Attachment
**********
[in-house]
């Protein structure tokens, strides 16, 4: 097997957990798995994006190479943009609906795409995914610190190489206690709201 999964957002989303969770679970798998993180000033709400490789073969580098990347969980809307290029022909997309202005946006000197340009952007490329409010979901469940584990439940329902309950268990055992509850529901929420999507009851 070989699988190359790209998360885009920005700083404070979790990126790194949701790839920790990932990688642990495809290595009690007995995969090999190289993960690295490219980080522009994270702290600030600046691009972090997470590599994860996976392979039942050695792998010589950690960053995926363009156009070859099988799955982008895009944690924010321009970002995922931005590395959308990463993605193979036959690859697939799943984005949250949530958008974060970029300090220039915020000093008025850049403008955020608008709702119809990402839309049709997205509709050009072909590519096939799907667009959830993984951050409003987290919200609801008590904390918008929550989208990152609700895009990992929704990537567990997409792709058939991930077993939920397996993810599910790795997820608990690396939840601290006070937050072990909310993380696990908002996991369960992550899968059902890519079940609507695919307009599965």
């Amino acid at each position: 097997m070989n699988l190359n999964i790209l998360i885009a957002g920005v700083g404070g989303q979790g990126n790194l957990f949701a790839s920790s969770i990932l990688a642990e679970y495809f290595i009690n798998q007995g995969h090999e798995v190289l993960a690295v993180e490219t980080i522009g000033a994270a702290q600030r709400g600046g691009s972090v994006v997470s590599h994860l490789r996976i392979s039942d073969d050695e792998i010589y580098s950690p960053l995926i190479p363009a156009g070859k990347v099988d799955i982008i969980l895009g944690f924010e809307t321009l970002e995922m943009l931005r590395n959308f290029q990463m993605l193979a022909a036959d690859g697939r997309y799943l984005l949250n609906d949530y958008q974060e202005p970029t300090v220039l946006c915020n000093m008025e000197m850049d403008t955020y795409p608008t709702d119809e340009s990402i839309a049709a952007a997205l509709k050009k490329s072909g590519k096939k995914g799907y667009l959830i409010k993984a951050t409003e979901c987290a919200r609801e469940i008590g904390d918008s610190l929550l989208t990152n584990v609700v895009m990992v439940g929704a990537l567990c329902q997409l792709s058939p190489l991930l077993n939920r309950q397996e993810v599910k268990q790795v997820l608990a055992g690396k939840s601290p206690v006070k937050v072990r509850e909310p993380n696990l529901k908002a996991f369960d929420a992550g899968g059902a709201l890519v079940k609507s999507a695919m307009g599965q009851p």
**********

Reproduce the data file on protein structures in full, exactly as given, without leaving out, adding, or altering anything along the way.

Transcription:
[in-house]
């Protein structure tokens, strides 16, 4: 097997957990798995994006190479943009609906795409995914610190190489206690709201 999964957002989303969770679970798998993180000033709400490789073969580098990347969980809307290029022909997309202005946006000197340009952007490329409010979901469940584990439940329902309950268990055992509850529901929420999507009851 070989699988190359790209998360885009920005700083404070979790990126790194949701790839920790990932990688642990495809290595009690007995995969090999190289993960690295490219980080522009994270702290600030600046691009972090997470590599994860996976392979039942050695792998010589950690960053995926363009156009070859099988799955982008895009944690924010321009970002995922931005590395959308990463993605193979036959690859697939799943984005949250949530958008974060970029300090220039915020000093008025850049403008955020608008709702119809990402839309049709997205509709050009072909590519096939799907667009959830993984951050409003987290919200609801008590904390918008929550989208990152609700895009990992929704990537567990997409792709058939991930077993939920397996993810599910790795997820608990690396939840601290006070937050072990909310993380696990908002996991369960992550899968059902890519079940609507695919307009599965």
């Amino acid at each position: 097997m070989n699988l190359n999964i790209l998360i885009a957002g920005v700083g404070g989303q979790g990126n790194l957990f949701a790839s920790s969770i990932l990688a642990e679970y495809f290595i009690n798998q007995g995969h090999e798995v190289l993960a690295v993180e490219t980080i522009g000033a994270a702290q600030r709400g600046g691009s972090v994006v997470s590599h994860l490789r996976i392979s039942d073969d050695e792998i010589y580098s950690p960053l995926i190479p363009a156009g070859k990347v099988d799955i982008i969980l895009g944690f924010e809307t321009l970002e995922m943009l931005r590395n959308f290029q990463m993605l193979a022909a036959d690859g697939r997309y799943l984005l949250n609906d949530y958008q974060e202005p970029t300090v220039l946006c915020n000093m008025e000197m850049d403008t955020y795409p608008t709702d119809e340009s990402i839309a049709a952007a997205l509709k050009k490329s072909g590519k096939k995914g799907y667009l959830i409010k993984a951050t409003e979901c987290a919200r609801e469940i008590g904390d918008s610190l929550l989208t990152n584990v609700v895009m990992v439940g929704a990537l567990c329902q997409l792709s058939p190489l991930l077993n939920r309950q397996e993810v599910k268990q790795v997820l608990a055992g690396k939840s601290p206690v006070k937050v072990r509850e909310p993380n696990l529901k908002a996991f369960d929420a992550g899968g059902a709201l890519v079940k609507s999507a695919m307009g599965q009851p």